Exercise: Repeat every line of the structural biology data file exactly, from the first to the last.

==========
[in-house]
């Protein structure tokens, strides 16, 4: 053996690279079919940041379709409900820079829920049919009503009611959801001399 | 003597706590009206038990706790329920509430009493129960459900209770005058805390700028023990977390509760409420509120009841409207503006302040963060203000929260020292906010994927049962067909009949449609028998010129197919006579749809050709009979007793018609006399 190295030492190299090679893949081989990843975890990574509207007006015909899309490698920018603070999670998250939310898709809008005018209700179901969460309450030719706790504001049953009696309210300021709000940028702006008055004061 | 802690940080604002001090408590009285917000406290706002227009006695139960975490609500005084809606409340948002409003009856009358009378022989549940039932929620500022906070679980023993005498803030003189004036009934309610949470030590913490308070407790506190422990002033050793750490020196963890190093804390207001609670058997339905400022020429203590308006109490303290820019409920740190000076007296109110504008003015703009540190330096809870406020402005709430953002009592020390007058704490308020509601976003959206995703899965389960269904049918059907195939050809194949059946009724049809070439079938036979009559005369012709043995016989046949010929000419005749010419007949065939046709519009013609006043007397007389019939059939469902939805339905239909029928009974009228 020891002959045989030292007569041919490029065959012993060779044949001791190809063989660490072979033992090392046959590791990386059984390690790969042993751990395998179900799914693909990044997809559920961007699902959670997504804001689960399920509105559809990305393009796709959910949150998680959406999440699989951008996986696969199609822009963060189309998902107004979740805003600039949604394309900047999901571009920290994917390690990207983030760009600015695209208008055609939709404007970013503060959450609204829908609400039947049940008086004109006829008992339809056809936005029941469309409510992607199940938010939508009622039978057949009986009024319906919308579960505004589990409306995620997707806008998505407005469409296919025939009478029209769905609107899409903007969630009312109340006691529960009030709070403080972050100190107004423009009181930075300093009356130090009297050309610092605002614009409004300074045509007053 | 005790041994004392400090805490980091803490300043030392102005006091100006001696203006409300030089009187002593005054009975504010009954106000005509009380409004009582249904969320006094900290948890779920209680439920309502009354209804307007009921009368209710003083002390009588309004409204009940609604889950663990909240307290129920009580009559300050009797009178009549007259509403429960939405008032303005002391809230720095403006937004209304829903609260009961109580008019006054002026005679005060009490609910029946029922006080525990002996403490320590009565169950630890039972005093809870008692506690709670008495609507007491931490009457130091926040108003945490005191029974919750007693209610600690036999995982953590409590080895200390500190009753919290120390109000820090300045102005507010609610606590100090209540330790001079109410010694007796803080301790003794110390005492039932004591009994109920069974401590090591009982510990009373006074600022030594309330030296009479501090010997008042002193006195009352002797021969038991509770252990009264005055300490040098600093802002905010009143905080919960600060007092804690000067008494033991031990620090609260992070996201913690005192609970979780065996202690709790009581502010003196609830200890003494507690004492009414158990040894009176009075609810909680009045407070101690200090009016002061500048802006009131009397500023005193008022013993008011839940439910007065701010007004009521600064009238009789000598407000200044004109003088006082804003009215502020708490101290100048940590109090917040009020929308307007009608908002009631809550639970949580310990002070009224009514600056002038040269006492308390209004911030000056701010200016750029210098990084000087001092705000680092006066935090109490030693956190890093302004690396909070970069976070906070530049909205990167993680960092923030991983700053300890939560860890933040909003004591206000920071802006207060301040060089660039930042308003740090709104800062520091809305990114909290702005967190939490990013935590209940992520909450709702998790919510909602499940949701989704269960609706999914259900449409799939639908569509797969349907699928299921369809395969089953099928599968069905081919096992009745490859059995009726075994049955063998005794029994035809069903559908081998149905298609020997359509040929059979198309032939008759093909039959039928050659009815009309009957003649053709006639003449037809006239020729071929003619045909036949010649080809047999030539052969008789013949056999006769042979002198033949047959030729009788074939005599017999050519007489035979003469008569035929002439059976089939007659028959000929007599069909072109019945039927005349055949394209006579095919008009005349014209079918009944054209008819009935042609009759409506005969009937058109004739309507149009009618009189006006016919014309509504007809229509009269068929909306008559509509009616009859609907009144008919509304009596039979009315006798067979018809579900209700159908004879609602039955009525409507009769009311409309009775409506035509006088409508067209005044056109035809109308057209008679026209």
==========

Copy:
[in-house]
């Protein structure tokens, strides 16, 4: 053996690279079919940041379709409900820079829920049919009503009611959801001399 | 003597706590009206038990706790329920509430009493129960459900209770005058805390700028023990977390509760409420509120009841409207503006302040963060203000929260020292906010994927049962067909009949449609028998010129197919006579749809050709009979007793018609006399 190295030492190299090679893949081989990843975890990574509207007006015909899309490698920018603070999670998250939310898709809008005018209700179901969460309450030719706790504001049953009696309210300021709000940028702006008055004061 | 802690940080604002001090408590009285917000406290706002227009006695139960975490609500005084809606409340948002409003009856009358009378022989549940039932929620500022906070679980023993005498803030003189004036009934309610949470030590913490308070407790506190422990002033050793750490020196963890190093804390207001609670058997339905400022020429203590308006109490303290820019409920740190000076007296109110504008003015703009540190330096809870406020402005709430953002009592020390007058704490308020509601976003959206995703899965389960269904049918059907195939050809194949059946009724049809070439079938036979009559005369012709043995016989046949010929000419005749010419007949065939046709519009013609006043007397007389019939059939469902939805339905239909029928009974009228 020891002959045989030292007569041919490029065959012993060779044949001791190809063989660490072979033992090392046959590791990386059984390690790969042993751990395998179900799914693909990044997809559920961007699902959670997504804001689960399920509105559809990305393009796709959910949150998680959406999440699989951008996986696969199609822009963060189309998902107004979740805003600039949604394309900047999901571009920290994917390690990207983030760009600015695209208008055609939709404007970013503060959450609204829908609400039947049940008086004109006829008992339809056809936005029941469309409510992607199940938010939508009622039978057949009986009024319906919308579960505004589990409306995620997707806008998505407005469409296919025939009478029209769905609107899409903007969630009312109340006691529960009030709070403080972050100190107004423009009181930075300093009356130090009297050309610092605002614009409004300074045509007053 | 005790041994004392400090805490980091803490300043030392102005006091100006001696203006409300030089009187002593005054009975504010009954106000005509009380409004009582249904969320006094900290948890779920209680439920309502009354209804307007009921009368209710003083002390009588309004409204009940609604889950663990909240307290129920009580009559300050009797009178009549007259509403429960939405008032303005002391809230720095403006937004209304829903609260009961109580008019006054002026005679005060009490609910029946029922006080525990002996403490320590009565169950630890039972005093809870008692506690709670008495609507007491931490009457130091926040108003945490005191029974919750007693209610600690036999995982953590409590080895200390500190009753919290120390109000820090300045102005507010609610606590100090209540330790001079109410010694007796803080301790003794110390005492039932004591009994109920069974401590090591009982510990009373006074600022030594309330030296009479501090010997008042002193006195009352002797021969038991509770252990009264005055300490040098600093802002905010009143905080919960600060007092804690000067008494033991031990620090609260992070996201913690005192609970979780065996202690709790009581502010003196609830200890003494507690004492009414158990040894009176009075609810909680009045407070101690200090009016002061500048802006009131009397500023005193008022013993008011839940439910007065701010007004009521600064009238009789000598407000200044004109003088006082804003009215502020708490101290100048940590109090917040009020929308307007009608908002009631809550639970949580310990002070009224009514600056002038040269006492308390209004911030000056701010200016750029210098990084000087001092705000680092006066935090109490030693956190890093302004690396909070970069976070906070530049909205990167993680960092923030991983700053300890939560860890933040909003004591206000920071802006207060301040060089660039930042308003740090709104800062520091809305990114909290702005967190939490990013935590209940992520909450709702998790919510909602499940949701989704269960609706999914259900449409799939639908569509797969349907699928299921369809395969089953099928599968069905081919096992009745490859059995009726075994049955063998005794029994035809069903559908081998149905298609020997359509040929059979198309032939008759093909039959039928050659009815009309009957003649053709006639003449037809006239020729071929003619045909036949010649080809047999030539052969008789013949056999006769042979002198033949047959030729009788074939005599017999050519007489035979003469008569035929002439059976089939007659028959000929007599069909072109019945039927005349055949394209006579095919008009005349014209079918009944054209008819009935042609009759409506005969009937058109004739309507149009009618009189006006016919014309509504007809229509009269068929909306008559509509009616009859609907009144008919509304009596039979009315006798067979018809579900209700159908004879609602039955009525409507009769009311409309009775409506035509006088409508067209005044056109035809109308057209008679026209």